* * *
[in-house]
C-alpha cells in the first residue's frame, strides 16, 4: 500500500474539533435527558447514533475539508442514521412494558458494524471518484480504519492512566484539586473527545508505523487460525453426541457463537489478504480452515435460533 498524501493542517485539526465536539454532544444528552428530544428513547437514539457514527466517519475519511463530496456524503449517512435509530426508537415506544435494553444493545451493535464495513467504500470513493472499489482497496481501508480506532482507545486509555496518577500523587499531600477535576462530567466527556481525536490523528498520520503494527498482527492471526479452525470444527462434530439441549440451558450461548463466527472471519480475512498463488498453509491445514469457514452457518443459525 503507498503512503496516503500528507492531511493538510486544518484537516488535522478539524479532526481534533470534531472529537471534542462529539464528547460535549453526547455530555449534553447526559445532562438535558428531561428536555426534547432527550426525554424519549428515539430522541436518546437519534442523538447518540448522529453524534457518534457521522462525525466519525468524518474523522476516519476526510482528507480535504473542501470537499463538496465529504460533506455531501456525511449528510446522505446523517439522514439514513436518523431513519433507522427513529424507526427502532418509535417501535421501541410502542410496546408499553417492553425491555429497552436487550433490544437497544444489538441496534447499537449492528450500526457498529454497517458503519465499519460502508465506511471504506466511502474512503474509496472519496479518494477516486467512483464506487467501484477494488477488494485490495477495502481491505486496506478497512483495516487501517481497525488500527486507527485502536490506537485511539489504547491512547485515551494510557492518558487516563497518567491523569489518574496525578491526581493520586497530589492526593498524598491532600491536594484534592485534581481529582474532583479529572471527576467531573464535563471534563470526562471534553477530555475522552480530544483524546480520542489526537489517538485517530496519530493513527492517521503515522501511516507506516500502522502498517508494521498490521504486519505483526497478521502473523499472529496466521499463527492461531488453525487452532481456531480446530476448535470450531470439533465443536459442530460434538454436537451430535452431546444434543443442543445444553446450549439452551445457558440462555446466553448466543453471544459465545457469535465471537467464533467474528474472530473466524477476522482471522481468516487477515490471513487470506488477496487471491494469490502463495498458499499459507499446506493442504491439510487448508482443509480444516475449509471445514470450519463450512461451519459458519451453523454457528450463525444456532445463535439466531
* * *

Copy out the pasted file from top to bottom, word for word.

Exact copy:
[in-house]
C-alpha cells in the first residue's frame, strides 16, 4: 500500500474539533435527558447514533475539508442514521412494558458494524471518484480504519492512566484539586473527545508505523487460525453426541457463537489478504480452515435460533 498524501493542517485539526465536539454532544444528552428530544428513547437514539457514527466517519475519511463530496456524503449517512435509530426508537415506544435494553444493545451493535464495513467504500470513493472499489482497496481501508480506532482507545486509555496518577500523587499531600477535576462530567466527556481525536490523528498520520503494527498482527492471526479452525470444527462434530439441549440451558450461548463466527472471519480475512498463488498453509491445514469457514452457518443459525 503507498503512503496516503500528507492531511493538510486544518484537516488535522478539524479532526481534533470534531472529537471534542462529539464528547460535549453526547455530555449534553447526559445532562438535558428531561428536555426534547432527550426525554424519549428515539430522541436518546437519534442523538447518540448522529453524534457518534457521522462525525466519525468524518474523522476516519476526510482528507480535504473542501470537499463538496465529504460533506455531501456525511449528510446522505446523517439522514439514513436518523431513519433507522427513529424507526427502532418509535417501535421501541410502542410496546408499553417492553425491555429497552436487550433490544437497544444489538441496534447499537449492528450500526457498529454497517458503519465499519460502508465506511471504506466511502474512503474509496472519496479518494477516486467512483464506487467501484477494488477488494485490495477495502481491505486496506478497512483495516487501517481497525488500527486507527485502536490506537485511539489504547491512547485515551494510557492518558487516563497518567491523569489518574496525578491526581493520586497530589492526593498524598491532600491536594484534592485534581481529582474532583479529572471527576467531573464535563471534563470526562471534553477530555475522552480530544483524546480520542489526537489517538485517530496519530493513527492517521503515522501511516507506516500502522502498517508494521498490521504486519505483526497478521502473523499472529496466521499463527492461531488453525487452532481456531480446530476448535470450531470439533465443536459442530460434538454436537451430535452431546444434543443442543445444553446450549439452551445457558440462555446466553448466543453471544459465545457469535465471537467464533467474528474472530473466524477476522482471522481468516487477515490471513487470506488477496487471491494469490502463495498458499499459507499446506493442504491439510487448508482443509480444516475449509471445514470450519463450512461451519459458519451453523454457528450463525444456532445463535439466531